This publication is based on a document prepared by The National Platform EU Research and Information Centre, 24 Crawford Avenue, Dublin 9, Ireland; Secretary: Anthony Coughlan; Tel.: 00-353-1-8305792. This document has been vetted for legal accuracy by authorities on European and constitutional law. The Centre is affiliated to The European Alliance of EU-critical Movements (TEAM). [CAEF is also affiliated to TEAM] The document may be used or adapted as people may see fit, without any need of reference to or acknowledgement of its source.

September 2007

Former President of Germany

What the former German President said

"The German Ministry of Justice has compared the legal acts adopted by the Federal Republic of Germany between 1998 and 2004 with those adopted by the European Union in the same period. Results: 84 percent come from Brussels, with only 16 percent coming originally from Berlin ... These figures, stated by the German Ministry of Justice make it quite clear. By far the large majority of legislation valid in Germany is adopted by the German Government in the Council of Ministers, and not by the German Parliament ... And so the question arises whether Germany can still be referred to unconditionally as a parliamentary democracy at all, because the separation of powers as a fundamental constituting principle of the constitutional order in Germany has been cancelled out for large sections of the legislation applying to this country"

Roman Herzog, former German President and former President of the German Federal Constitutional Court, Welt Am Sonntag, 14.1. 2007

"The substance of the constitution is preserved. That is a fact."

Angela Mekel German Chancellor at European Parliament 27 June 2007

"Public opinion will be led to adopt, without knowing it, the proposals that we dare not present to them directly" ... "All the earlier proposals will be in the new text, but will be hidden and disguised in some way."

V.Giscard D'Estaing

Chairman of the Convention which drew up the EU Constitution - Le Monde, 14 June 2007, and Sunday Telegraph, 1 July 2007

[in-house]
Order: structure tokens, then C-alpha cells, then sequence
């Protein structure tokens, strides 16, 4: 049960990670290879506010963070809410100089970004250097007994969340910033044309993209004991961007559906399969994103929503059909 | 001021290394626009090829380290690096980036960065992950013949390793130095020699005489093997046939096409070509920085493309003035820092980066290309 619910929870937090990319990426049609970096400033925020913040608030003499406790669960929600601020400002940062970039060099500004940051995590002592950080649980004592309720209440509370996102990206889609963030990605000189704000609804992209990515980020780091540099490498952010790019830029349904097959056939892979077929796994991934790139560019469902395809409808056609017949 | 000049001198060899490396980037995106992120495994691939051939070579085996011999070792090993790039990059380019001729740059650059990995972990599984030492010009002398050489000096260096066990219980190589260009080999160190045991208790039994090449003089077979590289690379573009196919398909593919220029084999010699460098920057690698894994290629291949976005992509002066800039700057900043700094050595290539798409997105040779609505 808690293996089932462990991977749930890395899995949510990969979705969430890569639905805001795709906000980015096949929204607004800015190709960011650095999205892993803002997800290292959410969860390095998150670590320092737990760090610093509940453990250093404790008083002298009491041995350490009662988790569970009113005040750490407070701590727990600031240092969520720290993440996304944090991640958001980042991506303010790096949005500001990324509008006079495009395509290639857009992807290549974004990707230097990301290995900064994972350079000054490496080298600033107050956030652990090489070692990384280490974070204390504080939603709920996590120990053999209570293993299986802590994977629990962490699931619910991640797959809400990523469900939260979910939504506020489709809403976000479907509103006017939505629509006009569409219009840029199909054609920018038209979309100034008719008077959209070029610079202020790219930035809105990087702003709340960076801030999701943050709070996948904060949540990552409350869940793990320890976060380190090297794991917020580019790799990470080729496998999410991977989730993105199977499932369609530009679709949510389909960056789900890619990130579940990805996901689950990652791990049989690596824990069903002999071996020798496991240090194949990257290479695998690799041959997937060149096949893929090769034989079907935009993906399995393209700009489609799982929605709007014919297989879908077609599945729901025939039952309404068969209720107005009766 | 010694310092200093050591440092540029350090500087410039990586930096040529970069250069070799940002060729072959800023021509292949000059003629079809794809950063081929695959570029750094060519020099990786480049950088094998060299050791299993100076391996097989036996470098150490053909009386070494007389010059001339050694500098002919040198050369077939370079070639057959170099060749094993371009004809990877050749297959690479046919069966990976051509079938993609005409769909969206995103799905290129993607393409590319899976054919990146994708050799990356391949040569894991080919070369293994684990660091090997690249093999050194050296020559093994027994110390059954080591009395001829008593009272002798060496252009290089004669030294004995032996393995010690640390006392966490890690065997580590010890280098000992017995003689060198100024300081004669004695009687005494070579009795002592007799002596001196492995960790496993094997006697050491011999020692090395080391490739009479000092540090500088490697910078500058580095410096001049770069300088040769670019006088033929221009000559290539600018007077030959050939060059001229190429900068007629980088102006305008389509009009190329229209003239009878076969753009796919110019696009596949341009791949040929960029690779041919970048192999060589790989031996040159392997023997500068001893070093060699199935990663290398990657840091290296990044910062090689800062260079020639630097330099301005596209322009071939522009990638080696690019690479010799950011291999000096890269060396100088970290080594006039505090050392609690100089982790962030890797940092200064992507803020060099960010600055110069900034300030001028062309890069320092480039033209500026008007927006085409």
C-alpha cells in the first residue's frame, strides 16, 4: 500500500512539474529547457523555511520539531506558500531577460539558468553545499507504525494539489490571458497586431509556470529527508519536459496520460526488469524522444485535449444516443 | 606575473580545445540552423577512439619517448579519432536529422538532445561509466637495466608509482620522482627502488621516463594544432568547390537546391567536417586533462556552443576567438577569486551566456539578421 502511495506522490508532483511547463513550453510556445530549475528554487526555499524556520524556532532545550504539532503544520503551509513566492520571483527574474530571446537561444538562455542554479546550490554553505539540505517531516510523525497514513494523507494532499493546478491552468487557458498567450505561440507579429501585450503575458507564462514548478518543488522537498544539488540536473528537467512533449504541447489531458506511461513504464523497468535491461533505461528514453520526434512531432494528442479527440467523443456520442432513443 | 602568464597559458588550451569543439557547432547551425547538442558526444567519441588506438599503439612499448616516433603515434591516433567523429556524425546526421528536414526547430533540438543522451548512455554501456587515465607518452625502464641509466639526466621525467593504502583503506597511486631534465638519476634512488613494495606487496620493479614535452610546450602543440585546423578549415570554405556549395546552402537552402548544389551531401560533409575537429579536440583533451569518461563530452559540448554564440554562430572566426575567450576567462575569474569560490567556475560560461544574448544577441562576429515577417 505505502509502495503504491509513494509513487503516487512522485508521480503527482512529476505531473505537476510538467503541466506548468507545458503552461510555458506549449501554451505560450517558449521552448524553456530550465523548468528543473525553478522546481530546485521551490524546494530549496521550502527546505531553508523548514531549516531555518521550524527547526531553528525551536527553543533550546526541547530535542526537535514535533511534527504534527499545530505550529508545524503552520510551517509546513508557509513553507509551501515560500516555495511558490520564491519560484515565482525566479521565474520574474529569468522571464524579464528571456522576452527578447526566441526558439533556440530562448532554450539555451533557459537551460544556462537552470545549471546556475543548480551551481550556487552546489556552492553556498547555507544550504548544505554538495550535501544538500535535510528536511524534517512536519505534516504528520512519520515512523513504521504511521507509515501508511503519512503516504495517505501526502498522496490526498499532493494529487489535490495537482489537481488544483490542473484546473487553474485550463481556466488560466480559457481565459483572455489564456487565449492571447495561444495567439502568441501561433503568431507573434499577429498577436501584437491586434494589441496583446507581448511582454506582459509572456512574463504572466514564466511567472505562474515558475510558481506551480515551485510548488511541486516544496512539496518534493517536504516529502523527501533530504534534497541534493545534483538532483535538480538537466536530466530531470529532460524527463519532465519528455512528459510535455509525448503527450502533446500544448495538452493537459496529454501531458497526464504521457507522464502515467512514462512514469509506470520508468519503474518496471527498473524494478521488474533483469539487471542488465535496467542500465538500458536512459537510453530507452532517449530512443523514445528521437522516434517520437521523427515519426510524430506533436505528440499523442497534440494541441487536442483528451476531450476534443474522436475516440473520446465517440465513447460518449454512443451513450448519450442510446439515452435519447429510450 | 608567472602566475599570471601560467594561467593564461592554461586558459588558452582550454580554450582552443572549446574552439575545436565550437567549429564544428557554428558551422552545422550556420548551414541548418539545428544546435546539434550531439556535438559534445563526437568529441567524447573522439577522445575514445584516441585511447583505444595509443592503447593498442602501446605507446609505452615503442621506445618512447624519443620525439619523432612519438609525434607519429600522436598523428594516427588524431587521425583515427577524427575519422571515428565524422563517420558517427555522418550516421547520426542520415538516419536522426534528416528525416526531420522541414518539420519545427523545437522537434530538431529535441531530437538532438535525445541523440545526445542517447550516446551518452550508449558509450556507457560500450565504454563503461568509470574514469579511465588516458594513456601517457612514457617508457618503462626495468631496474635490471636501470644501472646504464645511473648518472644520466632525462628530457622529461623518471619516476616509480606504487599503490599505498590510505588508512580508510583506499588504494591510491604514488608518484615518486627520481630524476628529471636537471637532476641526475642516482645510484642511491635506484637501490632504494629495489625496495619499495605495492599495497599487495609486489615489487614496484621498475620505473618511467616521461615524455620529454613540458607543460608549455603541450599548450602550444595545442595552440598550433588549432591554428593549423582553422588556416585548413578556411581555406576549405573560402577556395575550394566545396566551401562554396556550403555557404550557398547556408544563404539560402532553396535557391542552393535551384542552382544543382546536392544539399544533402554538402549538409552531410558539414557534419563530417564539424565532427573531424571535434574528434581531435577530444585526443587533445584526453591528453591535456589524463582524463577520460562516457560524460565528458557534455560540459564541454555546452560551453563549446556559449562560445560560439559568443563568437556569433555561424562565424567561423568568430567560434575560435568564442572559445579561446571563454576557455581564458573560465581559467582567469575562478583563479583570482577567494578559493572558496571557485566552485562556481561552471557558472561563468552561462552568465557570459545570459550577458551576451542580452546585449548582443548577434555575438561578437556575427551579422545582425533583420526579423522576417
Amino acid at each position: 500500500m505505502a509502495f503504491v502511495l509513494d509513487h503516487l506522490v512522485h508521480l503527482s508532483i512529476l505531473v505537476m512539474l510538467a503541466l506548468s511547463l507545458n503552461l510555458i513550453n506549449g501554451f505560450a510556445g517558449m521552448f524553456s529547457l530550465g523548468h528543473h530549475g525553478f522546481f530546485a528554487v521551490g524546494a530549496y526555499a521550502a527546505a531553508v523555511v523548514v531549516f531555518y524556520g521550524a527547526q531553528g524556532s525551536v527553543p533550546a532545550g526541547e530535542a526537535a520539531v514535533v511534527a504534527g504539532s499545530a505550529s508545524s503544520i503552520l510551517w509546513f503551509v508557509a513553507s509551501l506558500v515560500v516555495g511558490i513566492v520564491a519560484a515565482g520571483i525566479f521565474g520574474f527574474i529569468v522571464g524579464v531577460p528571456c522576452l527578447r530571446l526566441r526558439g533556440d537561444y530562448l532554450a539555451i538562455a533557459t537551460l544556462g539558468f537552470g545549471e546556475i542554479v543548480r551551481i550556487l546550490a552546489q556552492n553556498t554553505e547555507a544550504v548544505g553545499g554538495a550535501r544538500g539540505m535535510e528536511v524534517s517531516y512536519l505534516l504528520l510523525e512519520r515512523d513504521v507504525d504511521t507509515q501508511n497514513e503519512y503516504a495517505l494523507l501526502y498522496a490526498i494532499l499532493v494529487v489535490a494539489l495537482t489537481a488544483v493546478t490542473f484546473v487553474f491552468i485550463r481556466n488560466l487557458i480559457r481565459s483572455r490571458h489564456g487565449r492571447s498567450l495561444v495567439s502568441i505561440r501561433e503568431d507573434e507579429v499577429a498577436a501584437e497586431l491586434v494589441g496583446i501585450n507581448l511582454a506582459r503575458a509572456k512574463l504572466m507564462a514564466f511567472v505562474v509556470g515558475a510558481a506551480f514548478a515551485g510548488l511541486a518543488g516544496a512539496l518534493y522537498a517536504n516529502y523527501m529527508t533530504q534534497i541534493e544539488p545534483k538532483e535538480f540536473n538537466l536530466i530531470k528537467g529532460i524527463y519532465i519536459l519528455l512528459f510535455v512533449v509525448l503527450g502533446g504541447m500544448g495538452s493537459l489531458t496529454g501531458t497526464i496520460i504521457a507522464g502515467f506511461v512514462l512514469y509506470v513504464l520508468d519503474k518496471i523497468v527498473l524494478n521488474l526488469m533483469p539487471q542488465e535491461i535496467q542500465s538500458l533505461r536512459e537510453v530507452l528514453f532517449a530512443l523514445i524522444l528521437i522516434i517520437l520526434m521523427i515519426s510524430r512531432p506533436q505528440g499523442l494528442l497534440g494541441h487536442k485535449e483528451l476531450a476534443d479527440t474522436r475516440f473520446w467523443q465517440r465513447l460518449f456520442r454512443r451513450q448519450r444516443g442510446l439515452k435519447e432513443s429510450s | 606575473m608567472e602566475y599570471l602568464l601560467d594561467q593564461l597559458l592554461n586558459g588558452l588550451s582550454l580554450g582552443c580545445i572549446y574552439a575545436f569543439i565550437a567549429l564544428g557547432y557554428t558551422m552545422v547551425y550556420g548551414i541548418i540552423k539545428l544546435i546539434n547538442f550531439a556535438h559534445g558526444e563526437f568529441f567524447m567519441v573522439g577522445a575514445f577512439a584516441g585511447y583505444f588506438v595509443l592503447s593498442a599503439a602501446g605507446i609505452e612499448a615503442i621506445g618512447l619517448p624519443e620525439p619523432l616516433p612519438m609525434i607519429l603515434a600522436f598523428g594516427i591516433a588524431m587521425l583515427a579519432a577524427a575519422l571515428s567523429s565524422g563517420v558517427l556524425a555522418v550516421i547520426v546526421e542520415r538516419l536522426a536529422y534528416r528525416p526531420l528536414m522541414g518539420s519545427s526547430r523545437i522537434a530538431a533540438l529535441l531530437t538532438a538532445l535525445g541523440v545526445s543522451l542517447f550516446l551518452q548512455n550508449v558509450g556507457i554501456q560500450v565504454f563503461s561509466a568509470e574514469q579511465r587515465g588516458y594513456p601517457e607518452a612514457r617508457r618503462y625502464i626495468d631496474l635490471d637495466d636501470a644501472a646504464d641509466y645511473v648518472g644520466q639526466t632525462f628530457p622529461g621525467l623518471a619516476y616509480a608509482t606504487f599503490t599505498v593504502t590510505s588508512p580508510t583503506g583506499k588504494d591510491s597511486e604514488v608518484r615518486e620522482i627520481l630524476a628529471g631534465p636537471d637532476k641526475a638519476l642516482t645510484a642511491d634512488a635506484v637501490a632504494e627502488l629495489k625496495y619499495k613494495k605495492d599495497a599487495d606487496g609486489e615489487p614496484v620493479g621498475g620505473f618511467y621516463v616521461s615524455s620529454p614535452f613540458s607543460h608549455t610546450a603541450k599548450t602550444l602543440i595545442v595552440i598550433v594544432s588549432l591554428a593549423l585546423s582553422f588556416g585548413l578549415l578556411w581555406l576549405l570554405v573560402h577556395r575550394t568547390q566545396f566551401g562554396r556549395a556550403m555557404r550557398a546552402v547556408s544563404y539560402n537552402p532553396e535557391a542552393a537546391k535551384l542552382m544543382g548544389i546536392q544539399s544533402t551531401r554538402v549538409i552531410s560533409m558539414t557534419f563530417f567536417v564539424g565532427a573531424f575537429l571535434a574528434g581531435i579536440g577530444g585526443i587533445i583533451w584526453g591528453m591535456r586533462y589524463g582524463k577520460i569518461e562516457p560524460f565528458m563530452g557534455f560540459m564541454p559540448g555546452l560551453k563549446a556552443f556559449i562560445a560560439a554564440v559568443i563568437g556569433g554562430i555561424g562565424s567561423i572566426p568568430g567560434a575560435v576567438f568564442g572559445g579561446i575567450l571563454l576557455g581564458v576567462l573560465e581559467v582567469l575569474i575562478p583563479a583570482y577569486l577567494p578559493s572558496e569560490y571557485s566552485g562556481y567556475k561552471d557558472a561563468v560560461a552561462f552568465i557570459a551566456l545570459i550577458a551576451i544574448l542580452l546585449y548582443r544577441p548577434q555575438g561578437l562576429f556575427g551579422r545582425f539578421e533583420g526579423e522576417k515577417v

"They decided that the document should be unreadable. If it is unreadable, it is not constitutional, that was the sort of perception. Where they got this perception from is a mystery to me. In order to make our citizens happy, to produce a document that they will never understand! But, there is some truth [in it]. Because if this is the kind of document that the IGC will produce, any Prime Minister - imagine the UK Prime Minister - can go to the Commons and say 'Look, you see, it's absolutely unreadable, it's the typical Brussels treaty, nothing new, no need for a referendum.' Should you succeed in understanding it at first sight there might be some reason for a referendum, because it would mean that there is something new."

Giuliano Amato

Former Italian Prime Minister and Vice-Chairman of the Convention which drew up the EU Constitution over two years ago. - recorded by Open Europe, The Centre for European Reform, London, 12 July 2007

What Trade Union leaders said

"We have had a belly full of broken promises and what we have here is another broken promise. Promises should not be made in the heat of an election, they should be kept and they should be brave enough to go to the people of this country and ask them... if they say 'no', that should be the answer."

Colin Moses
Prison Officers Association - TUC Congress 12 September 2007

"If it is good enough for the Irish to have a vote in a referendum, then it should be good enough for British workers. We should have the arguments and a full debate. People should be able to decide their own destiny."

Bob Crow
General Secretary, Rail Maritime and Transport Workers - TUC Congress 12 September 2007